The other side to this approach is that knowledge sharing should affect our business processes and demonstrate quantitative benefits, which will allow us to measure and compare different tools and approaches.
Expansion of the team-culture concept – Cornerstones of the knowledge-sharing initiatives are making employees feel valued and trusted, and part of a community, which will transfer knowledge from a one-man domain to institutional use. We strongly believe in infusing team spirit from the top. This delivers the perception that people are part of a larger system and that we can achieve more together than we could alone.
The promotion of a team culture is also important for the self development of our staff as it generates peer recognition and improves internal mobility of personnel.
Rewards and recognition – We believe positive motivation is more effective than punishment. We have therefore introduced a system of rewards and recognition related to individual and team knowledge-sharing performance. This is an important element in promoting KS initiatives.
The practice shows that staff can be divided into three categories according to their attitudes towards institutional innovations like knowledge sharing: ‘affiliators’ (team players that count on peer support and recognition); achievers (employees that look for managerial recognition and material rewards); and influencers (senior management imposing its managerial will through innovations). Systems of rewards and recognition should also be adjusted respectively according to particular groups of users.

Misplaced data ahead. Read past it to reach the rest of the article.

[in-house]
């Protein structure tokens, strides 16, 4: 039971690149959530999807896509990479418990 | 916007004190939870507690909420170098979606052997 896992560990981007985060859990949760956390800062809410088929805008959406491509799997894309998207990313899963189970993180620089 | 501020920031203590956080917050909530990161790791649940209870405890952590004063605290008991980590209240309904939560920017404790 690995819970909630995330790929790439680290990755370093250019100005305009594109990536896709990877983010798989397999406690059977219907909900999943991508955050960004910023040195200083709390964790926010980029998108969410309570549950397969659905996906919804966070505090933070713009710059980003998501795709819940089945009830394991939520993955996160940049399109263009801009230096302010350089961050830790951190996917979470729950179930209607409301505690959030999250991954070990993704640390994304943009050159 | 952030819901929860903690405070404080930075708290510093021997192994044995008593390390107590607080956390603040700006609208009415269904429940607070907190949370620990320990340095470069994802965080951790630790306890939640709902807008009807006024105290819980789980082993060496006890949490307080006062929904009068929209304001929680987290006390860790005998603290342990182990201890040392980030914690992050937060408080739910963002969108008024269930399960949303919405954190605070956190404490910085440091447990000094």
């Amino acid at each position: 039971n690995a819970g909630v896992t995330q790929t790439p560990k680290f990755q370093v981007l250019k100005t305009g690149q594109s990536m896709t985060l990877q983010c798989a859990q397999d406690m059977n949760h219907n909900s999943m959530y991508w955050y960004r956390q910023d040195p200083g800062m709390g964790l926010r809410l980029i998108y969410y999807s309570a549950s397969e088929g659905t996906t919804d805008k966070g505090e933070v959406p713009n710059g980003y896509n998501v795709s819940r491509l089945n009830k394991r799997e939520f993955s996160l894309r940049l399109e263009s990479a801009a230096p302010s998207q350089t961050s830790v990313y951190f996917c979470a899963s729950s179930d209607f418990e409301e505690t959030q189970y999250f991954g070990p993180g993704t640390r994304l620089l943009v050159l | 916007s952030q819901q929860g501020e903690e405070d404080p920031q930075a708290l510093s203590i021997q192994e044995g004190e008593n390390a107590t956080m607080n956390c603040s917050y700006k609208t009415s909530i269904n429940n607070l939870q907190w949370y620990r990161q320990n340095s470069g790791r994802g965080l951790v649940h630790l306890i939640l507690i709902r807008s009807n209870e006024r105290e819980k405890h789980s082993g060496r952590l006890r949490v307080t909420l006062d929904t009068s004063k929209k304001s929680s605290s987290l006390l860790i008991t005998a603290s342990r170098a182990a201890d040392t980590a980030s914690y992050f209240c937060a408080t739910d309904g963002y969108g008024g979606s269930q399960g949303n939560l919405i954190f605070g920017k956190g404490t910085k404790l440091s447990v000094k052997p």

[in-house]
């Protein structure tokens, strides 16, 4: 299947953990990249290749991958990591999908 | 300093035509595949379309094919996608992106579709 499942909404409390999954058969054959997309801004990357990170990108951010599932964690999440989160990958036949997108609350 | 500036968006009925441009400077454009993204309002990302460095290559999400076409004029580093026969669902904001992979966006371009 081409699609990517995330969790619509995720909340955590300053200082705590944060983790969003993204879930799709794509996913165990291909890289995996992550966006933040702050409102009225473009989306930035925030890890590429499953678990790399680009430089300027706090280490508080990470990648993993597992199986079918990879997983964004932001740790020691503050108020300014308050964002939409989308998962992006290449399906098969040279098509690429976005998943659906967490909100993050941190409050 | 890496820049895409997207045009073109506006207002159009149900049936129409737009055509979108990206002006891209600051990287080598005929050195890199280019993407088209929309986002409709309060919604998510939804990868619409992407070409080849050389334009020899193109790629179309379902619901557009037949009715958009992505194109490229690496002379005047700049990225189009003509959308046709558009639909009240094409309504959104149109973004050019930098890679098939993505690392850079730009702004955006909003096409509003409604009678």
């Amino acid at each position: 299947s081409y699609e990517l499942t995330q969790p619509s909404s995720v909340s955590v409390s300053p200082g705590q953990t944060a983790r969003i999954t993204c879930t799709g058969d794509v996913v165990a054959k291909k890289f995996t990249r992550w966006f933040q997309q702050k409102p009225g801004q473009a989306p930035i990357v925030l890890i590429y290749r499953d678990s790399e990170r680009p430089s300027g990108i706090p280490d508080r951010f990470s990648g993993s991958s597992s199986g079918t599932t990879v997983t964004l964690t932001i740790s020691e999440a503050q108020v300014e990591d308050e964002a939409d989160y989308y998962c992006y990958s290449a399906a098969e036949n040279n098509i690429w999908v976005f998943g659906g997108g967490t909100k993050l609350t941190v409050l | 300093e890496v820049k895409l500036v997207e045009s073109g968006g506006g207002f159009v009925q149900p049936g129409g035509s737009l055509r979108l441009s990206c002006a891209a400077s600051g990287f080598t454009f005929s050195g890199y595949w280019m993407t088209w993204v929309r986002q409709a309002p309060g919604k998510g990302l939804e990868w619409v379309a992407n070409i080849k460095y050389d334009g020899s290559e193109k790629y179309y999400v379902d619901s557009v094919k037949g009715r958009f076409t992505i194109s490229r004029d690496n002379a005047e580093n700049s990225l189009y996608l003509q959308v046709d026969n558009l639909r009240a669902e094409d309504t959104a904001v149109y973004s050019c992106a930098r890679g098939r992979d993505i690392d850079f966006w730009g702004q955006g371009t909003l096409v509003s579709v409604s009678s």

Technology – When implementing the EBRD knowledge-sharing initiatives we recognised that technology solutions are not the driver, but are tools that assist in knowledge creation, rectification and sharing. Our experiences also demonstrate that IT solutions for KS should be adapted and tailored to specific business needs; out-of-box solutions are not always suitable.
For a KS tool to generate real value its functions must be user-friendly and accessible to all intended users. Proposed technology solutions should deliver on these objectives.
Cultural and behavioural changes – Achieving changes in employee culture and behaviours is the highest form of acceptance of any KS initiative. By developing knowledge-sharing initiatives you had to address cultural issues. One of the first steps towards increasing awareness across the organisation is by unifying all routines, roles and expectations around one single mission.
Bruno Balvanera is head of the business development support unit at the EBRD. He can be contacted at email@example.com
Olena Koval is information and knowledge manager at the EBRD. She can be contacted at firstname.lastname@example.org